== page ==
ADAM LIPMAN: I had an Acura NSX a true super car and that was really great to drive. Right now I have an AMG GT convertible with the Florida weather it’s perfect and then it was great having an M5 which is performance and luxury.
ASOKA VEERAVAGU: We like to say we are all inclusive for automotive access - so all insurance, maintenance service and fees are rolled into one monthly subscription payment. All you have to do is gas up and drive or charge up if you are in one of our Teslas.
STEPHANIE HART: But this premium subscription service doesn’t come cheap.. The top enthusiast tier is 26-hundred a month. Unlike a typical car lease, there is no long term commitment. Membership is month to month. Next tier down is the luxury car tier which costs 19-hundred a month. Down the line, Revolve wants to create two more tiers that are more affordable for the average consumer.
ASOKA VEERAVAGU: You have to have a passion for what you are doing with starting a new venture but you also have to have the perseverance and grit to be able to stick it out.
STEPHANIE HART: Eventually Revolve will launch in other key states too- like California and Texas… with the end goal of spanning the country, offering cars for every taste and budget.
Road Test: 2019 Toyota RAV4
Goss' Garage: Air Filters
Over the Edge: A-Plus Auto Styling
Long Term Update: 2018 Subaru Crosstrek | 2018 Toyota Camry
Quick Spin: 2019 Toyota Prius
Track Test: 2019 Porsche 911 GT3 RS
There’s a myth about air filters that dirty air filters will affect gas mileage. Well back in the day when cars had carburetors, like this old one here, well yes that was true but carburetors have been gone a long time now and modern cars they have fuel injection and a dirty air filter will not affect fuel economy. The reason being is that when the air was restricted on the carburetor, there was no way to shut down the amount of fuel going into the engine because the carburetor was mechanical.
Today, we have fuel injection, and that’s all electronic. So, we have a device on the backside of the air filter that measures the amount of air coming through the air filter. It tells the computer how much air is coming in, the computer mixes the proper amount of fuel, so it always maintains the proper air/fuel ratio.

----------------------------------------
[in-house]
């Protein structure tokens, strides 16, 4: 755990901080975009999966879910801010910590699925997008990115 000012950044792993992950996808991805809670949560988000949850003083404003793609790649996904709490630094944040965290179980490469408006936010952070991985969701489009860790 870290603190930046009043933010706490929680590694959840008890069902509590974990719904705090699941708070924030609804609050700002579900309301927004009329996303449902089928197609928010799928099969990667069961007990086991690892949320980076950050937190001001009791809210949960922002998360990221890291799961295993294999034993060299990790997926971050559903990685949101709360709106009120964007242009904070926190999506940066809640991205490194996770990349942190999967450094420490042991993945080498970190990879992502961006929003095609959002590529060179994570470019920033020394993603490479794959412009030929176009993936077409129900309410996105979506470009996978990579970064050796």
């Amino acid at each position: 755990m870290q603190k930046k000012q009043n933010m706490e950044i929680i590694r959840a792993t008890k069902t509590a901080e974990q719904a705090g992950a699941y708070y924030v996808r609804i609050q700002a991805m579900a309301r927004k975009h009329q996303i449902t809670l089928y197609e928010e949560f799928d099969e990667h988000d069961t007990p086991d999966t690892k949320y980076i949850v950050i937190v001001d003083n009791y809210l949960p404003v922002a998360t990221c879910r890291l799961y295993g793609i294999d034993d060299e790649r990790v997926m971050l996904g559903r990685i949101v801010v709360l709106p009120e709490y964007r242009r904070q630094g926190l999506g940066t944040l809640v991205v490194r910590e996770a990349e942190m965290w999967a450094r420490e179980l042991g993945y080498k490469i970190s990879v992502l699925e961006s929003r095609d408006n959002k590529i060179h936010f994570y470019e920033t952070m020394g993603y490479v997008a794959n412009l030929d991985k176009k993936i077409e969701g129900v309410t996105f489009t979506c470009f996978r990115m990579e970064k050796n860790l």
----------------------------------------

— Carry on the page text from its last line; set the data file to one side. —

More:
Now granted if you have a filter that looks like this you need to replace it because it has to protect your engine, and that isn’t going to do much of a job at that.
Now, next thing, here we have a high performance air filter. Most of these are oiled. They do a great job; they usually last the life of the car. But, will they give a stock engine huge improvements in performance or fuel economy and the answer to that is no. The reason is that an engine only takes in the amount of air that is needed, not the amount of air that is made available to it. So you can make all of this air available, it’s not going to use it. Now, if you modify the engine, what you’re doing is you’re making it take in more air, then you absolutely need a high performance air filter; only way to go.
Alright, another filter on the car you need to be aware of: most cars these days have cabin air filters. This is an extreme example of what we pull out of cars periodically: really nasty and doesn’t smell too good either.
Now, let’s take a little comparison here. We’ll take this one out of this new car. You can see the difference. Now, what you want to do is read your owner’s manual and see how you go about checking this, where it’s located, and so on. And at least a couple times a year check it, or if the owner’s manual says to replace it, at a certain interval, replace it. You’ll be a lot more comfortable in the car.
And if you have a question or comment, drop me a line, right here at MotorWeek.
Engine: 2.5 liter
Torque: 184 lb-ft.
EPA: 26 mpg city / 35 highway
The original Toyota RAV4 was introduced here in 1996, and went on to play a major roll in launching the crossover craze that continues to accelerate in 2019. Now, the 5th gen of Toyota’s compact ute has arrived. And the all-new RAV’s reviews are already raves, including our pick as a best small utility of the year. So, let’s dive into the details of why.
Hard to believe the Toyota RAV4 has been on the road for well over 20-years now. During that time, the economy has been way up, and of course way down; and that was well before everyone had a smartphone in their hands.